Well, addiction is very Pavlovian. So it's like the food and the bell and the dog. And so the probably with you know the experiment goes you ring the bell, the dog salivates, you know 'cause he's expecting food. The problem with nicotine addiction is it's everywhere. So everything's the bell. You're in the car, you're out of the car, you talk to your girlfriend, you talk to your boyfriend, you get on Instagram, you get off Instagram, you eat dinner, you wake up in the morning. And everybody wakes up in withdrawal. When you wake up, you're physiologically in withdrawal. So, it's a serious, serious addiction. And so you treat it like any other addiction. You can use medications to help with some cravings. You can use some alternatives. There are adults who are heavy smokers and they will anecdotally tell you that they've found some relief using e-cigs—

0:11:33 William Moyers
Yes. Yes. [nodding]

0:11:33 Dr. Joe Lee
Or vape pens, to get off of cigarettes. But larger research shows that it doesn't work any better than other products we have for nicotine cessation now.

0:11:40 William Moyers
Oh, interesting. Okay.

0:11:41 Dr. Joe Lee
And then what they don't tell you is while there's that subset where they really make money are the young people who wanna smoke the cherry flavor [laughs] or vape the cherry flavor and that they're gonna have that customer on the hook for three decades.

0:11:53 William Moyers
What is our policy in terms of the use of tobacco products on our youth campus?

0:12:00 Dr. Joe Lee
Well we know that people who use tobacco products just have worse outcomes in recovery.

0:12:03 William Moyers
Huh. [nods]

0:12:03 Dr. Joe Lee
And so we don't use—we don't allow tobacco use and we don't allow nicotine use on our campus for that reason. We also respect the fact that some of them don't wanna quit at the time. And so we try to do what we can to help them with cravings. And we try to engage them long-term on it. And so it's an ongoing dialogue, it's not about do you allow it or not, it's really about arming that individual with the right information and trying to cater to their values. And when they look at it and say, you know, I've done things where I'll actually pull up a compound interest calculator. Online. Figure out how much they're spending on nicotine products a week. Multiply it, do a compound thing for like twenty years. They're shocked at how much money and opportunity they're giving away to these companies.

0:12:46 William Moyers
[laughs] Sure. Huh.

0:12:47 Dr. Joe Lee
And when you look at it that way they start to think differently. About their choices. 'Cause it's their really their choice to stop spawning an industry like that. And if they see themselves as being pawns in this they have a better shot at saying you know what I really don't wanna give my money to those people.

0:13:02 William Moyers
Is there any good news out there today as it relates to the trends around vaping or the trends around substance use in general with the young people? I know parents feel overwhelmed in so many ways that whether it's technology or the debate about the legalization or actually the legalization of marijuana or vaping, that they're just getting it from all quadrants now.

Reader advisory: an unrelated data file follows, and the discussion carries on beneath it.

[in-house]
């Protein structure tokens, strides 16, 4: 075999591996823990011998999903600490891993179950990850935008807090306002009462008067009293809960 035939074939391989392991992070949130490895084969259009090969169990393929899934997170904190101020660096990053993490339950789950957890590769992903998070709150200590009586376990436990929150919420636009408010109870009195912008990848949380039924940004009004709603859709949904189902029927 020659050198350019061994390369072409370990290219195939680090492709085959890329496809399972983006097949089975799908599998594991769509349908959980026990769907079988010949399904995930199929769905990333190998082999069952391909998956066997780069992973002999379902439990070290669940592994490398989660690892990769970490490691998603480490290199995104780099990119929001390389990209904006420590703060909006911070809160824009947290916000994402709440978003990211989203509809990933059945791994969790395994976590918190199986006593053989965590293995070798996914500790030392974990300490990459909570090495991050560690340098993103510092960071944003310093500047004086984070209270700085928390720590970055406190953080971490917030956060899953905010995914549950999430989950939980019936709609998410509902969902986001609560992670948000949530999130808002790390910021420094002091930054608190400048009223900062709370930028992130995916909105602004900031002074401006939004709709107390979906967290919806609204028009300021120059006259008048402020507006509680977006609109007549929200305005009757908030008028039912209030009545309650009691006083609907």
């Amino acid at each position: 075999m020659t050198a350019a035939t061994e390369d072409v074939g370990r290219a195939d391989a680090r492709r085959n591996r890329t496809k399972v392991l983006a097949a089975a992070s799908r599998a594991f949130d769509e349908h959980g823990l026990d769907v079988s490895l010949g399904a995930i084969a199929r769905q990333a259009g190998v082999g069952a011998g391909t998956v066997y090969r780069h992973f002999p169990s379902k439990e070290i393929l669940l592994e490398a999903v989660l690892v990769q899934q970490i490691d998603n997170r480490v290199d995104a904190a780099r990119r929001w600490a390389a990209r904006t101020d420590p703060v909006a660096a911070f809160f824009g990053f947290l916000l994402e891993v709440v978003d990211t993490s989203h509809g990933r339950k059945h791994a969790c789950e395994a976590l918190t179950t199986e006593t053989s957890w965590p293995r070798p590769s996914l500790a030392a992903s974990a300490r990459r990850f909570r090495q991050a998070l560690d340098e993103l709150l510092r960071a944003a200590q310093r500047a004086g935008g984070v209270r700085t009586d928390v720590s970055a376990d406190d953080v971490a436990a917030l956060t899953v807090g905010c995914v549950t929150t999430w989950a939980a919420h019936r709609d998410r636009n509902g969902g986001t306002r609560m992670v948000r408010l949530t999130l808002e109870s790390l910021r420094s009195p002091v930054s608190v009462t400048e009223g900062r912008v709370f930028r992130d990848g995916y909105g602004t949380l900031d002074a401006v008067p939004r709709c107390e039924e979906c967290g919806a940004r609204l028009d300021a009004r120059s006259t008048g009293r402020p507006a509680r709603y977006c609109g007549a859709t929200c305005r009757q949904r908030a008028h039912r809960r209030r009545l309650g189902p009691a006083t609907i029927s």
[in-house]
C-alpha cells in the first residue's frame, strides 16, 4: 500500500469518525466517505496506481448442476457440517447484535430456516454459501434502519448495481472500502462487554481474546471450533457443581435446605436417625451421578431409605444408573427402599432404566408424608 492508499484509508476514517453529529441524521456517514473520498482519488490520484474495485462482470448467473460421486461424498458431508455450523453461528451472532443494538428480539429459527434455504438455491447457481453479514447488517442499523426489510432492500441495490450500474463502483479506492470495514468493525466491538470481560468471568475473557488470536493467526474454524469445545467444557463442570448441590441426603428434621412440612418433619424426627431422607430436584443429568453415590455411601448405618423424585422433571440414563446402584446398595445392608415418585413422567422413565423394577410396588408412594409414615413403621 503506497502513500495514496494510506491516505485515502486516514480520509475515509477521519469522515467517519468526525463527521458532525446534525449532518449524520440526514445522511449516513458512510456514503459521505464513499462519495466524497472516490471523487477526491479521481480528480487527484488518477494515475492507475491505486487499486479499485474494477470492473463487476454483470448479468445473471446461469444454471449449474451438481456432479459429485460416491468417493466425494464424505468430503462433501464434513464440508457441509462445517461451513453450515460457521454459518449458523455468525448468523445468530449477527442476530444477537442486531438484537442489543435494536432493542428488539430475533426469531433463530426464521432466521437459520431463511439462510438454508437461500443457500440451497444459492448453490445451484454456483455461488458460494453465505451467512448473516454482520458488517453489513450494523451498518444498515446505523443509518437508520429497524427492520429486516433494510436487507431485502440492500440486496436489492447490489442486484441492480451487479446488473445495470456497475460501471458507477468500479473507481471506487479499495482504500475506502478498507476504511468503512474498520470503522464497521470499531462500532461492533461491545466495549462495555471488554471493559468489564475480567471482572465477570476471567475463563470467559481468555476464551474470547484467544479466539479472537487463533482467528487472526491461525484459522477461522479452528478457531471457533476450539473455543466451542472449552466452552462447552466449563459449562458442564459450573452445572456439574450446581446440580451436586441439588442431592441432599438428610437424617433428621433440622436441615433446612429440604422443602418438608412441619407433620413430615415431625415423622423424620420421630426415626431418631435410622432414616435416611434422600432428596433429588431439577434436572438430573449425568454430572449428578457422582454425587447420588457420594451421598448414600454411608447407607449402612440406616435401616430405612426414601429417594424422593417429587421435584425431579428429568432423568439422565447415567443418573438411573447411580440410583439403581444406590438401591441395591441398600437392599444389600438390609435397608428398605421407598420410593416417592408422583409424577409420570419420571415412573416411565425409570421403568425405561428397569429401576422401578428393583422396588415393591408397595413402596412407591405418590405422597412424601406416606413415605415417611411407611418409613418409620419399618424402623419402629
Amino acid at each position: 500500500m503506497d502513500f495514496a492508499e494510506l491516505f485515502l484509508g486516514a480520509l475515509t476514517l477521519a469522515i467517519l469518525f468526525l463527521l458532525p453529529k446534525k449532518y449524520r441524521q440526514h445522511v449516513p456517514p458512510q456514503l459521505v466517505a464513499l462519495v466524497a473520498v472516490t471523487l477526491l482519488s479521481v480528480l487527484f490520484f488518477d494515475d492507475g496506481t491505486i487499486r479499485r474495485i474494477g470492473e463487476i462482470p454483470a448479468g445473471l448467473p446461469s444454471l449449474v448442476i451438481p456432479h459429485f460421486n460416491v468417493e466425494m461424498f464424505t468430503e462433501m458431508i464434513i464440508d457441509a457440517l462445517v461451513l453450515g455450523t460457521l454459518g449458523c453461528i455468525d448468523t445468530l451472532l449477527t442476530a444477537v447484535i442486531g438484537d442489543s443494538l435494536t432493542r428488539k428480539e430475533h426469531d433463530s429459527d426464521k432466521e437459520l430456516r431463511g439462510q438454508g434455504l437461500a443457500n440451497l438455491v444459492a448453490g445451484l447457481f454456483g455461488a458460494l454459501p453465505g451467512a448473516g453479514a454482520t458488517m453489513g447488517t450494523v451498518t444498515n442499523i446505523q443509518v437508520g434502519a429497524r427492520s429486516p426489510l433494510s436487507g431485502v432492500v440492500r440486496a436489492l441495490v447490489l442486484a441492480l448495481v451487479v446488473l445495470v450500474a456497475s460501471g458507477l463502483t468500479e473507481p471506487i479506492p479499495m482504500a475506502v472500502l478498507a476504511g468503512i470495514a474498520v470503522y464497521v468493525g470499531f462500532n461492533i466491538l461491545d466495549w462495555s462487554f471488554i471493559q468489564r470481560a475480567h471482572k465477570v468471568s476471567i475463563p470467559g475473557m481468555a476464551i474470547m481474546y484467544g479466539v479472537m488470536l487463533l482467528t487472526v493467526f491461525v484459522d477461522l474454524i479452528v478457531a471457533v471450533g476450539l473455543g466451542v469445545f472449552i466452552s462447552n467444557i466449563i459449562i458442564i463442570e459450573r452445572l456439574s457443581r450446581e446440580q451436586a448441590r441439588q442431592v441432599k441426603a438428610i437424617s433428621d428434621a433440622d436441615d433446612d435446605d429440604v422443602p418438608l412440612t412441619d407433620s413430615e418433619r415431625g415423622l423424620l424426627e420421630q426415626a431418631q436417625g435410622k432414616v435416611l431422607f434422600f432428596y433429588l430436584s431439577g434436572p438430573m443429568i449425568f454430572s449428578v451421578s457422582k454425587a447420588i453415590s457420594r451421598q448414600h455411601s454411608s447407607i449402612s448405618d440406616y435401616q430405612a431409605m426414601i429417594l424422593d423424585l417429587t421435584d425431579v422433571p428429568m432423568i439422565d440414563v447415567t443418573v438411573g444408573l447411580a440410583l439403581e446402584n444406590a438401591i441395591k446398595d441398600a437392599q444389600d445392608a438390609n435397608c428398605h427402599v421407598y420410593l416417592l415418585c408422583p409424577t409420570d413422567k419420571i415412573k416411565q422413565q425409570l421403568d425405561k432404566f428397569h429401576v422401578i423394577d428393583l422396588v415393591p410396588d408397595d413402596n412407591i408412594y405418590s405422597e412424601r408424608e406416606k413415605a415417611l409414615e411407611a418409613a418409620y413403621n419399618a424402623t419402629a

0:13:21 Dr. Joe Lee
For lower risk kids, the global data there's some good news in that use is going down. Across the board. With the exception of nicotine products and maybe marijuana. But use is going down. Not a tremendous amount. But we're making an impact. It means that some of the things we're doing works. It means that young people read the news, they pay attention to things. And so, for lower risk kids maybe even some moderate risk kids, I think we're making an impact. I think the higher risk kids are getting lots of confusing messages. They're the ones that I think parade the kind of false health messages about e-cigs or marijuana or other drugs. You know they used to have health benefits of alcohol, back in the news, and that's been largely debunked but the only people that used to come to my office saying wine was good for you were the people that drank too much. [both laugh] Nobody else really cared. So we have the same dilemma with high-risk youth. But for other youth I think we are making a bit of an impact.

0:14:15 William Moyers
That's a good note to end our conversation on today. Dr. Joe Lee, thank you for taking the time to share your experience, strength, and hope with our listeners and our viewers today. It's never easy but being a parent in today's generation sure is worth it as long as the parent can hang in there and continue that communication. And we wanna thank you for lending your expertise to us today.

0:14:37 Dr. Joe Lee
Thank you.

0:14:38 William Moyers
On behalf of all of us at the Hazelden Betty Ford Foundation, I'm your host William Moyers. Thank you for joining us again and make sure you tune in for another edition of Let's Talk, a series of podcasts on the issues that matter to our community today. Thank you.